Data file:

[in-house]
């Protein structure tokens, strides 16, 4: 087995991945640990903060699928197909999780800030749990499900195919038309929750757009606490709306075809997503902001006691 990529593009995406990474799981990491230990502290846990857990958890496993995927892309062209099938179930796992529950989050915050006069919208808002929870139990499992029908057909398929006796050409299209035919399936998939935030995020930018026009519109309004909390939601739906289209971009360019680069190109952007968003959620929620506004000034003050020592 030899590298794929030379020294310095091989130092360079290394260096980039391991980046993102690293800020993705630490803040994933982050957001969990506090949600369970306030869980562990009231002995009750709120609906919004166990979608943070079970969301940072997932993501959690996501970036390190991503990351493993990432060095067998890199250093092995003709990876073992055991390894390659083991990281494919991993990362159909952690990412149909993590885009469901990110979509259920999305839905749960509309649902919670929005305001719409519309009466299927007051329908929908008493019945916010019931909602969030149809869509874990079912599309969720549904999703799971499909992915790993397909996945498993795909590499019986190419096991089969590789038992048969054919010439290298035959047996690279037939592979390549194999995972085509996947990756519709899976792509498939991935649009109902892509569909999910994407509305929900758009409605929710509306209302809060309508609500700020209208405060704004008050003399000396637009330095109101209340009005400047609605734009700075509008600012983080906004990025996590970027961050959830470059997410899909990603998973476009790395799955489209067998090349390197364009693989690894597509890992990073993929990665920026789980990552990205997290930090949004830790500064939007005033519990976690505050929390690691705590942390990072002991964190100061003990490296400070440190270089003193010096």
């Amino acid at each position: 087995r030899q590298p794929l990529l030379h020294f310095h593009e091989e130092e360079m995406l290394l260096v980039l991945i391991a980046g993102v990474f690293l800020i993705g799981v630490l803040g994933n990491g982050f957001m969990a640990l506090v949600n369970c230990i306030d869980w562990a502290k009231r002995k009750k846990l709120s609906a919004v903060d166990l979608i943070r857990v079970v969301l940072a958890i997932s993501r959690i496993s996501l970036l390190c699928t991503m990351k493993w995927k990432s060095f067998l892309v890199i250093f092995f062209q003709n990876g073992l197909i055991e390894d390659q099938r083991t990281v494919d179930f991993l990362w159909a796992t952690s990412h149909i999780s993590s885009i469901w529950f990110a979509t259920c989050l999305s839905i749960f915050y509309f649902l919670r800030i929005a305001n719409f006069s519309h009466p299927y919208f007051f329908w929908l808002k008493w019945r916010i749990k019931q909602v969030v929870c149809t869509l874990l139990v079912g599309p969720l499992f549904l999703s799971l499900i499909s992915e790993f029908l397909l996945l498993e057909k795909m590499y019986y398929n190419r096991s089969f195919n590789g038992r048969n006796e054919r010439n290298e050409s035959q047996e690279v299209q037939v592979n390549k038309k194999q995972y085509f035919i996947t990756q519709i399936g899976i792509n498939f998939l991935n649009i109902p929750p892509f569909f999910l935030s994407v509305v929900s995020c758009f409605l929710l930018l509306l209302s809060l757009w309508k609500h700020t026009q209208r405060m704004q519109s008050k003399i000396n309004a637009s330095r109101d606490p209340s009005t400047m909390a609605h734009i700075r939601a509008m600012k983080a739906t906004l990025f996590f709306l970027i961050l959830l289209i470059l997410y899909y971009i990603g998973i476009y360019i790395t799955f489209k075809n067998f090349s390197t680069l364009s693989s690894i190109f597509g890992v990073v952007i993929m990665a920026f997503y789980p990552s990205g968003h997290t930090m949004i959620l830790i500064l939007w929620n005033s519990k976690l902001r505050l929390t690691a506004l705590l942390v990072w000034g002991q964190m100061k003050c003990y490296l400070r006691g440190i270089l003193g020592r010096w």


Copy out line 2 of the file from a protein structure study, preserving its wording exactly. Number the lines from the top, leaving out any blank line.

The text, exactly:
């Protein structure tokens, strides 16, 4: 087995991945640990903060699928197909999780800030749990499900195919038309929750757009606490709306075809997503902001006691 990529593009995406990474799981990491230990502290846990857990958890496993995927892309062209099938179930796992529950989050915050006069919208808002929870139990499992029908057909398929006796050409299209035919399936998939935030995020930018026009519109309004909390939601739906289209971009360019680069190109952007968003959620929620506004000034003050020592 030899590298794929030379020294310095091989130092360079290394260096980039391991980046993102690293800020993705630490803040994933982050957001969990506090949600369970306030869980562990009231002995009750709120609906919004166990979608943070079970969301940072997932993501959690996501970036390190991503990351493993990432060095067998890199250093092995003709990876073992055991390894390659083991990281494919991993990362159909952690990412149909993590885009469901990110979509259920999305839905749960509309649902919670929005305001719409519309009466299927007051329908929908008493019945916010019931909602969030149809869509874990079912599309969720549904999703799971499909992915790993397909996945498993795909590499019986190419096991089969590789038992048969054919010439290298035959047996690279037939592979390549194999995972085509996947990756519709899976792509498939991935649009109902892509569909999910994407509305929900758009409605929710509306209302809060309508609500700020209208405060704004008050003399000396637009330095109101209340009005400047609605734009700075509008600012983080906004990025996590970027961050959830470059997410899909990603998973476009790395799955489209067998090349390197364009693989690894597509890992990073993929990665920026789980990552990205997290930090949004830790500064939007005033519990976690505050929390690691705590942390990072002991964190100061003990490296400070440190270089003193010096």